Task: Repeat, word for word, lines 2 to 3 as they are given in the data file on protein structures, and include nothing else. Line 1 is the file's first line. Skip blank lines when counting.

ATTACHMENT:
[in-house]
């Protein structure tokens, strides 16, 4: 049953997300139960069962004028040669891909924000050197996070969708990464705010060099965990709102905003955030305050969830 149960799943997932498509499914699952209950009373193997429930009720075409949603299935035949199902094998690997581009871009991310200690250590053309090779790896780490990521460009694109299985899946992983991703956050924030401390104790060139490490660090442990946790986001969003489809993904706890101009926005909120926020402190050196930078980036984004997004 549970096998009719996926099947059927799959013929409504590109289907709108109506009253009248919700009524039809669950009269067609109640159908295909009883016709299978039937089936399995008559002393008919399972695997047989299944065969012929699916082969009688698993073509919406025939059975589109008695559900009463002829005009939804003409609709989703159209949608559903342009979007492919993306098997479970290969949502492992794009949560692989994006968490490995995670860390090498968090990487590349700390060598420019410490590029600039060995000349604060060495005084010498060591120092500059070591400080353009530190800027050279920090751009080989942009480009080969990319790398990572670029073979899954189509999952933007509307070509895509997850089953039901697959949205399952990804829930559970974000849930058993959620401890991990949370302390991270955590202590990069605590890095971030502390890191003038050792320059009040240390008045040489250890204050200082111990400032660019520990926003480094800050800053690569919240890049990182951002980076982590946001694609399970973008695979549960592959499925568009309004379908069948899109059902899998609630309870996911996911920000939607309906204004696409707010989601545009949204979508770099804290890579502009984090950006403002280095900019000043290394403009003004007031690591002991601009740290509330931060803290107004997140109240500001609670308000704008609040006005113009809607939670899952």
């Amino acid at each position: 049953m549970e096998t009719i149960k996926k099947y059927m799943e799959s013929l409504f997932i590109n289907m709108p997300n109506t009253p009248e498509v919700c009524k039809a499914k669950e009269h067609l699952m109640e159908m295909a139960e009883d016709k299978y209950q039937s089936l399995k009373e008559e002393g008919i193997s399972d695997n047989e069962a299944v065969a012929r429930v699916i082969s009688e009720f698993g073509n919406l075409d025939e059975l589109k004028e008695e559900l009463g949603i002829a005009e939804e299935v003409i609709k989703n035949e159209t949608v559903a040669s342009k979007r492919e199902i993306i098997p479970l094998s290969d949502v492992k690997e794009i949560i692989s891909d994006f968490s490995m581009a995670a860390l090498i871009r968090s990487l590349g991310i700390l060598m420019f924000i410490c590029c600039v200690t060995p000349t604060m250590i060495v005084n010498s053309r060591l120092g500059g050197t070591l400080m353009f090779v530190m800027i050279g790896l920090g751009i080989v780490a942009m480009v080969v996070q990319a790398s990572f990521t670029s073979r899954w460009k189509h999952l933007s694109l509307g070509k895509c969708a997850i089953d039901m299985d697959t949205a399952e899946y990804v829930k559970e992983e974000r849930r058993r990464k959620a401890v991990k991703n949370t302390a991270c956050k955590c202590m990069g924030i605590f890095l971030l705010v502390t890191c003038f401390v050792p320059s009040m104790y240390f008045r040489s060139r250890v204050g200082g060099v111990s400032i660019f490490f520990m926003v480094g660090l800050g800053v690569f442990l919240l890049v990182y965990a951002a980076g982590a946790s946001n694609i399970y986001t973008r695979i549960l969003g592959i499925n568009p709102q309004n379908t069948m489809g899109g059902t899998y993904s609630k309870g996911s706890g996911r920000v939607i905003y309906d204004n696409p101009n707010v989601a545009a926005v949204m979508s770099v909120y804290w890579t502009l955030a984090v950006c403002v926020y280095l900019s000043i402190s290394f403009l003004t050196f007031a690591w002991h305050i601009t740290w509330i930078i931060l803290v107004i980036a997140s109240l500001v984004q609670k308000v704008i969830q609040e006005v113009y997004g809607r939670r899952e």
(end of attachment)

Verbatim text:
């Protein structure tokens, strides 16, 4: 049953997300139960069962004028040669891909924000050197996070969708990464705010060099965990709102905003955030305050969830 149960799943997932498509499914699952209950009373193997429930009720075409949603299935035949199902094998690997581009871009991310200690250590053309090779790896780490990521460009694109299985899946992983991703956050924030401390104790060139490490660090442990946790986001969003489809993904706890101009926005909120926020402190050196930078980036984004997004 549970096998009719996926099947059927799959013929409504590109289907709108109506009253009248919700009524039809669950009269067609109640159908295909009883016709299978039937089936399995008559002393008919399972695997047989299944065969012929699916082969009688698993073509919406025939059975589109008695559900009463002829005009939804003409609709989703159209949608559903342009979007492919993306098997479970290969949502492992794009949560692989994006968490490995995670860390090498968090990487590349700390060598420019410490590029600039060995000349604060060495005084010498060591120092500059070591400080353009530190800027050279920090751009080989942009480009080969990319790398990572670029073979899954189509999952933007509307070509895509997850089953039901697959949205399952990804829930559970974000849930058993959620401890991990949370302390991270955590202590990069605590890095971030502390890191003038050792320059009040240390008045040489250890204050200082111990400032660019520990926003480094800050800053690569919240890049990182951002980076982590946001694609399970973008695979549960592959499925568009309004379908069948899109059902899998609630309870996911996911920000939607309906204004696409707010989601545009949204979508770099804290890579502009984090950006403002280095900019000043290394403009003004007031690591002991601009740290509330931060803290107004997140109240500001609670308000704008609040006005113009809607939670899952």
């Amino acid at each position: 049953m549970e096998t009719i149960k996926k099947y059927m799943e799959s013929l409504f997932i590109n289907m709108p997300n109506t009253p009248e498509v919700c009524k039809a499914k669950e009269h067609l699952m109640e159908m295909a139960e009883d016709k299978y209950q039937s089936l399995k009373e008559e002393g008919i193997s399972d695997n047989e069962a299944v065969a012929r429930v699916i082969s009688e009720f698993g073509n919406l075409d025939e059975l589109k004028e008695e559900l009463g949603i002829a005009e939804e299935v003409i609709k989703n035949e159209t949608v559903a040669s342009k979007r492919e199902i993306i098997p479970l094998s290969d949502v492992k690997e794009i949560i692989s891909d994006f968490s490995m581009a995670a860390l090498i871009r968090s990487l590349g991310i700390l060598m420019f924000i410490c590029c600039v200690t060995p000349t604060m250590i060495v005084n010498s053309r060591l120092g500059g050197t070591l400080m353009f090779v530190m800027i050279g790896l920090g751009i080989v780490a942009m480009v080969v996070q990319a790398s990572f990521t670029s073979r899954w460009k189509h999952l933007s694109l509307g070509k895509c969708a997850i089953d039901m299985d697959t949205a399952e899946y990804v829930k559970e992983e974000r849930r058993r990464k959620a401890v991990k991703n949370t302390a991270c956050k955590c202590m990069g924030i605590f890095l971030l705010v502390t890191c003038f401390v050792p320059s009040m104790y240390f008045r040489s060139r250890v204050g200082g060099v111990s400032i660019f490490f520990m926003v480094g660090l800050g800053v690569f442990l919240l890049v990182y965990a951002a980076g982590a946790s946001n694609i399970y986001t973008r695979i549960l969003g592959i499925n568009p709102q309004n379908t069948m489809g899109g059902t899998y993904s609630k309870g996911s706890g996911r920000v939607i905003y309906d204004n696409p101009n707010v989601a545009a926005v949204m979508s770099v909120y804290w890579t502009l955030a984090v950006c403002v926020y280095l900019s000043i402190s290394f403009l003004t050196f007031a690591w002991h305050i601009t740290w509330i930078i931060l803290v107004i980036a997140s109240l500001v984004q609670k308000v704008i969830q609040e006005v113009y997004g809607r939670r899952e």